Unlike her bestselling devotional Savor (Zondervan, 2015), Shauna Niequist’s newest book, Present over Perfect (Zondervan, Aug.), doesn’t have any recipes. Instead it offers plenty of food for thought about the demands and decisions women face today. In a series of thematically organized reflections, Niequist’s fifth book in a decade describes her spiritual development over the past three years, moving from the “frantic” of the subtitle (Leaving Behind Frantic for a Simpler, More Soulful Way of Living) to spiritual peace and quiet.
“This book is so much about being alone,” Niequist told PW. “So much of my spiritual journey has been into silence and reflection.”
Niequist, who has over 100,000 combined followers on Facebook and Instagram, is one of a growing roster of female Christian authors whose observations on life and its quotidian concerns and relationships speak to a sizeable readership. Faith-driven books written for women continue to gain traction, with authors such as Jen Hatmaker, Ann Voskamp, and Priscilla Shirer regularly showing up on general market bestseller lists. According to Niequist’s publisher, Zondervan, Savor racked up more than 100,000 sales in less than a year, and Niequist’s four books together, beginning with Cold Tangerines (Zondervan, 2007), have sold more than 400,000 copies.
In Present Over Perfect, Niequist reflects on the stress-induced migraines, vertigo, and withdrawn personality she experienced before acknowledging the need for change: “I need a new way to live,” she writes at the outset of the book. Compared to her previous books, “it’s a little more intense,” she said. There’s less humor, “less about the tribe of people I walk with,” she said.
Niequist’s old way of living involved a lot of “fake-resting”—doing housework in pajamas while her family relaxed on the couch—and traveling to promote her books. She did more than 100 events to promote Cold Tangerines, and 50 in connection with the follow-up Bittersweet. “The traveling and speaking wasn’t good-hard,” she said. “It was bad-hard. I had to get to a point where I said, ‘That’s not the kind of career I want.’”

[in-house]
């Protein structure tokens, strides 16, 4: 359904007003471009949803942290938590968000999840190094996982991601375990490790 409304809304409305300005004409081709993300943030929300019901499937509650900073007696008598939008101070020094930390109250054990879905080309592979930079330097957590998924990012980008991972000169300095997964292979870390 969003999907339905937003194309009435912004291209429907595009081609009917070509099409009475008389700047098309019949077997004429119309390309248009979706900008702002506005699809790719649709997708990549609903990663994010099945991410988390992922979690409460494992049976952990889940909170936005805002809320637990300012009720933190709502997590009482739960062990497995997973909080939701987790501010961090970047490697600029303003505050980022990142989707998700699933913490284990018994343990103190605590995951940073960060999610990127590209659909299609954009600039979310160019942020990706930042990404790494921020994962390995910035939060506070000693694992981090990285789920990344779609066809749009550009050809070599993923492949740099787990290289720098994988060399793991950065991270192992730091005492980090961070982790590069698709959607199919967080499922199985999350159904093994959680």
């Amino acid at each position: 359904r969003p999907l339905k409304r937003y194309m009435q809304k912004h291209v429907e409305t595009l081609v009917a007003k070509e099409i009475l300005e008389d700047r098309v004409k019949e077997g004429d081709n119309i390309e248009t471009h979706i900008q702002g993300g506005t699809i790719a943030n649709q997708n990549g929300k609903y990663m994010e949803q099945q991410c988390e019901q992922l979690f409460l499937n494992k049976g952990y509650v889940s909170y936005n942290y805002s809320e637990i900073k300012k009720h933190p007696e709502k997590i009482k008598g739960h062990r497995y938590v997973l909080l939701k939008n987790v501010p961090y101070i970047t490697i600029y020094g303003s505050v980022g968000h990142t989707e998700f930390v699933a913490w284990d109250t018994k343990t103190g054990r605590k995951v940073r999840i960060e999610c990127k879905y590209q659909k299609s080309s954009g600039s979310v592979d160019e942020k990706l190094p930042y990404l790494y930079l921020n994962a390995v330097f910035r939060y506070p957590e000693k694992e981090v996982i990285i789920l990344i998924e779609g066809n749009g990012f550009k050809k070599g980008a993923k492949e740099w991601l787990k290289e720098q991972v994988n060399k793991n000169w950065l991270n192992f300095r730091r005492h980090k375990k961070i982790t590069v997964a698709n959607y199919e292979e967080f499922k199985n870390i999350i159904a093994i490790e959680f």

Work also dominated Niequist's childhood; she was raised to think of ministry as a way of life requiring time, dedication, and travel. She regularly traveled with her father, Bill Hybels, founder of Willow Creek Church, the institution that helped to define the contemporary megachurch movement. Today, Niequist does less traveling and public speaking than she did for earlier books.
She and Aaron, her husband of 15 years, have two children, Henry and Mac; the family lives in suburban Chicago. “The more you put into [family life], the richer it is,” she told PW. “I had been paying the minimum balance for a long time. Now I am more conscious of being connected, being there for bedtime.”
Sharing her experiences in Present Over Perfect, Niequist comes to know more clearly who she is and what she wants: a slower, simpler life. She hopes the book invites others “to leave behind the heavy weight of comparison, competition, and exhaustion, and recraft a life marked by meaning, connection, and unconditional love,” she said.
A national Christian and mainstream publicity campaign is planned for Present Over Perfect, including coverage in Relevant, Success Magazine, and Homecoming Magazine. A pre-order incentive includes a free 28-day devotional journal download, e-book copies of Niequist’s previous books, and laptop and phone screensavers.